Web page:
Originally Posted by at_nyc
That's the same "inflated" cost everyone else, including you, pays, whether you use the FF miles or not.
So, by NOT using FF miles, you're also paying the same "inflated" price...only you're wasting it, paying the 20% premium for nothing!
OK, I think I see the issue. We've been talking about two somewhat different things. You've been using "FF miles" to mean purely awards from the airlines for flying them. I've been using it mainly to mean bonus miles/points from credit cards that add to your FF miles, because that's how my family accrues most of our points (I don't need to fly for my job). Your APR on a "bonus miles" credit card is higher, so you're paying slowly for your "free" points. As far as the actual miles from doing a lot of flying per se, you're right, we all pay the inflated price. In fact, I assume if you are required to fly for your job, you expense it, so maybe more accurately I'm paying for your bonus miles.
As far as your other comments about my original post, please don't erect straw men so you can knock them over. You're not even quoting my quote accurately. I didn't say that anyone who disagreed with me is silly. I said that the QUESTION was silly, and I apologized casually first ("Sorry") to signal no harm was intended by the comment. Psych 1 teaches us that when disagreeing, make sure you are taking on the argument and not the person; I try to do that.
I also tend to use "you" constantly in my posts (and speech) as a plural, like the southern "you all," instead of terms like "we" or "one." So not at_nyc personally, at least until later when I began to reply to you specifically.
You seem to believe that I should have just stated all this as "my own special experience." Well, sounds fine, very sanitary, with loads of qualifiers, kinda like a student who doesn't want to go out on a limb. Also very popular among passive aggressives. But here's the catch: it's usually an implicit inductive argument, that one's own specific experience holds for/has some bearing on a larger class of others' experiences. Otherwise, conversation just becomes a sterile series of data swaps: "Oh, well I found A." "Really? I found B." "Oh, and I found C. What's on TV?" So why not just come out and make an argument about what you (plural) believe to be true, instead of implying it?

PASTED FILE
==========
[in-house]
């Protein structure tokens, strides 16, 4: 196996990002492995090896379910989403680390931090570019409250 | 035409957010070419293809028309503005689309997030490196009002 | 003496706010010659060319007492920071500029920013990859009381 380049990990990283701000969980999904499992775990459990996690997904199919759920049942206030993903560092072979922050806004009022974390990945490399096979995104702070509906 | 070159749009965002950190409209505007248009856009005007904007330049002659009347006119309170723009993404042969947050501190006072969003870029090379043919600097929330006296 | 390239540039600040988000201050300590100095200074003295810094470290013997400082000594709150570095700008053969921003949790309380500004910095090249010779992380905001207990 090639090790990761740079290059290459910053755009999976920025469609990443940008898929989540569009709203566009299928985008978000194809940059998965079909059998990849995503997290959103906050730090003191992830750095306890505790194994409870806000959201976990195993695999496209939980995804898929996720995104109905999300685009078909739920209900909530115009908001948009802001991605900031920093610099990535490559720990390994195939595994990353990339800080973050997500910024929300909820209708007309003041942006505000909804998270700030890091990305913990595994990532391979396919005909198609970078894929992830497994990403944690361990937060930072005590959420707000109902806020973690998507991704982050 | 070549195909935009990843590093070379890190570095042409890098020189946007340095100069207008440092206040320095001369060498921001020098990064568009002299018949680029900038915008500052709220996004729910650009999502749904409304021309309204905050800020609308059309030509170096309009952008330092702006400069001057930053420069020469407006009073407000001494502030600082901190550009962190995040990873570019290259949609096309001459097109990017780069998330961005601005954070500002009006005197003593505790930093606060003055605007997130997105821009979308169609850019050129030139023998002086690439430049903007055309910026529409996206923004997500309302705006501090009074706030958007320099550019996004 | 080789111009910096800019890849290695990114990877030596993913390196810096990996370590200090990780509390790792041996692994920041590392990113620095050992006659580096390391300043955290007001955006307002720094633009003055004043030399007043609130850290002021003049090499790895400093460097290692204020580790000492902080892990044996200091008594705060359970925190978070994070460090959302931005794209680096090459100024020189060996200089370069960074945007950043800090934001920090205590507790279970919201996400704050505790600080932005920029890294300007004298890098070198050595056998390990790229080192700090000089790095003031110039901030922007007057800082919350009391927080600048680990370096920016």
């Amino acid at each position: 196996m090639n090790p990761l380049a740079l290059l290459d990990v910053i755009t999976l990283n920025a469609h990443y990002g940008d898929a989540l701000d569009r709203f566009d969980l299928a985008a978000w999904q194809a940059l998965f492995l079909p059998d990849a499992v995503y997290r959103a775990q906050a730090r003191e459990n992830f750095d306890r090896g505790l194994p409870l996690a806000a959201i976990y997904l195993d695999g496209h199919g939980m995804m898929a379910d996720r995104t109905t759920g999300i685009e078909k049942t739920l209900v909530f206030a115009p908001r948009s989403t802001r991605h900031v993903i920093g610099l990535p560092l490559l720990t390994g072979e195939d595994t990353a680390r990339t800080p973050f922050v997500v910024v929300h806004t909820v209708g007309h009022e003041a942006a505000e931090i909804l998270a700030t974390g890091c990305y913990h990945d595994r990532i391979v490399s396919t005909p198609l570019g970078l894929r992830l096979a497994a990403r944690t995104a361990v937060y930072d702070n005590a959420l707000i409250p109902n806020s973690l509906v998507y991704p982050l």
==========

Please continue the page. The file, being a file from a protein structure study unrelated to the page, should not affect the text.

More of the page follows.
Onward. Never did I ever state that "everyone else" spends 1K to 3K on a trip, I couched it as a hypothetical ("so you're gonna...") which I regarded as ballpark for getting to a destination resort and staying somewhere and eating and skiing. If you can do it for far less through your FF miles and friends near the resort, for the umpteenth time, happy for you.
Nor do I "over generalize" my situation. In my initial post, I make an argument, with several premises and a conclusion. Nowhere does the argument state that a specific case holds for everyone, and in fact, in several places like my comments that you're lucky to live near three airports, and my "uncle fred" example, I make it clear than I'm using a probability argument; if you (plural) rent skis, I claim you stand a greater risk of having bad edges etc. even though some individuals (like you) may not have that specific experience. Probability arguments (which use the "some persons" class of premises) rarely over generalize because they do not make strong claims about all cases.
Nor do I give any evidence that "in my mind" I think that my experience hold for people of all heights. Always nice to have my mind read for me, but what I state is that I am roughly average size and that means my lengths are in greater demand. (Perhaps that's even what I think
.) Again, I am just making a case for risk. If this risk doesn't include you, again, all good.
Look, let's just drop it...